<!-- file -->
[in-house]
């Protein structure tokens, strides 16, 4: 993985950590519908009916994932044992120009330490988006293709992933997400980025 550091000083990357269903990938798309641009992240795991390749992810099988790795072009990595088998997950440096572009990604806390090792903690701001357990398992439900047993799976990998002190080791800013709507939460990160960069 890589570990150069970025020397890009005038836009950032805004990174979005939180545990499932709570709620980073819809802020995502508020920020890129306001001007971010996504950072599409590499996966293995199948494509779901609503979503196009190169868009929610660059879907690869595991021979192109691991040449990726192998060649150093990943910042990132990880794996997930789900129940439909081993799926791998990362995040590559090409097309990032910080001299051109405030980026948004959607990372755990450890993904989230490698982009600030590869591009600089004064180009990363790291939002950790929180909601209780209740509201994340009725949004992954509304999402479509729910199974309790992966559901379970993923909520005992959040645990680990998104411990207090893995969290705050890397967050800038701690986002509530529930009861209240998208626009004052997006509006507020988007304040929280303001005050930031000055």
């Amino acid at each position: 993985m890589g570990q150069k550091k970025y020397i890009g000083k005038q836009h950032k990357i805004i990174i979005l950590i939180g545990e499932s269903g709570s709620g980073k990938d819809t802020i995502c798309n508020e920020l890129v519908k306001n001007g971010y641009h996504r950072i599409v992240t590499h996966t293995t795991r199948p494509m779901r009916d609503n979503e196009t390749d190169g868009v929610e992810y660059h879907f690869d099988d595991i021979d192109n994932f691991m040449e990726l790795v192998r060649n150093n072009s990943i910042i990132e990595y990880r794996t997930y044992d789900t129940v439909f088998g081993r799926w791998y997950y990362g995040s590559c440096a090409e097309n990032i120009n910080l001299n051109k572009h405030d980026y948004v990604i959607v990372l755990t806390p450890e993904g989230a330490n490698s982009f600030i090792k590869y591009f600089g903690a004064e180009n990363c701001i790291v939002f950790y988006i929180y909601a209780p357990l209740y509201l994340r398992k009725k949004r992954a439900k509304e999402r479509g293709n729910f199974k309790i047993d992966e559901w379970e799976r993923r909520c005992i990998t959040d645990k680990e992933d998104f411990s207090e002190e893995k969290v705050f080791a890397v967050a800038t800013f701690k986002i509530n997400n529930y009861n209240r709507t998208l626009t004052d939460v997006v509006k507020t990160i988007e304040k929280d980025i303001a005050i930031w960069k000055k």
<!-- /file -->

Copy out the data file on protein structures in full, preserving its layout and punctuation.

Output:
[in-house]
């Protein structure tokens, strides 16, 4: 993985950590519908009916994932044992120009330490988006293709992933997400980025 550091000083990357269903990938798309641009992240795991390749992810099988790795072009990595088998997950440096572009990604806390090792903690701001357990398992439900047993799976990998002190080791800013709507939460990160960069 890589570990150069970025020397890009005038836009950032805004990174979005939180545990499932709570709620980073819809802020995502508020920020890129306001001007971010996504950072599409590499996966293995199948494509779901609503979503196009190169868009929610660059879907690869595991021979192109691991040449990726192998060649150093990943910042990132990880794996997930789900129940439909081993799926791998990362995040590559090409097309990032910080001299051109405030980026948004959607990372755990450890993904989230490698982009600030590869591009600089004064180009990363790291939002950790929180909601209780209740509201994340009725949004992954509304999402479509729910199974309790992966559901379970993923909520005992959040645990680990998104411990207090893995969290705050890397967050800038701690986002509530529930009861209240998208626009004052997006509006507020988007304040929280303001005050930031000055």
């Amino acid at each position: 993985m890589g570990q150069k550091k970025y020397i890009g000083k005038q836009h950032k990357i805004i990174i979005l950590i939180g545990e499932s269903g709570s709620g980073k990938d819809t802020i995502c798309n508020e920020l890129v519908k306001n001007g971010y641009h996504r950072i599409v992240t590499h996966t293995t795991r199948p494509m779901r009916d609503n979503e196009t390749d190169g868009v929610e992810y660059h879907f690869d099988d595991i021979d192109n994932f691991m040449e990726l790795v192998r060649n150093n072009s990943i910042i990132e990595y990880r794996t997930y044992d789900t129940v439909f088998g081993r799926w791998y997950y990362g995040s590559c440096a090409e097309n990032i120009n910080l001299n051109k572009h405030d980026y948004v990604i959607v990372l755990t806390p450890e993904g989230a330490n490698s982009f600030i090792k590869y591009f600089g903690a004064e180009n990363c701001i790291v939002f950790y988006i929180y909601a209780p357990l209740y509201l994340r398992k009725k949004r992954a439900k509304e999402r479509g293709n729910f199974k309790i047993d992966e559901w379970e799976r993923r909520c005992i990998t959040d645990k680990e992933d998104f411990s207090e002190e893995k969290v705050f080791a890397v967050a800038t800013f701690k986002i509530n997400n529930y009861n209240r709507t998208l626009t004052d939460v997006v509006k507020t990160i988007e304040k929280d980025i303001a005050i930031w960069k000055k």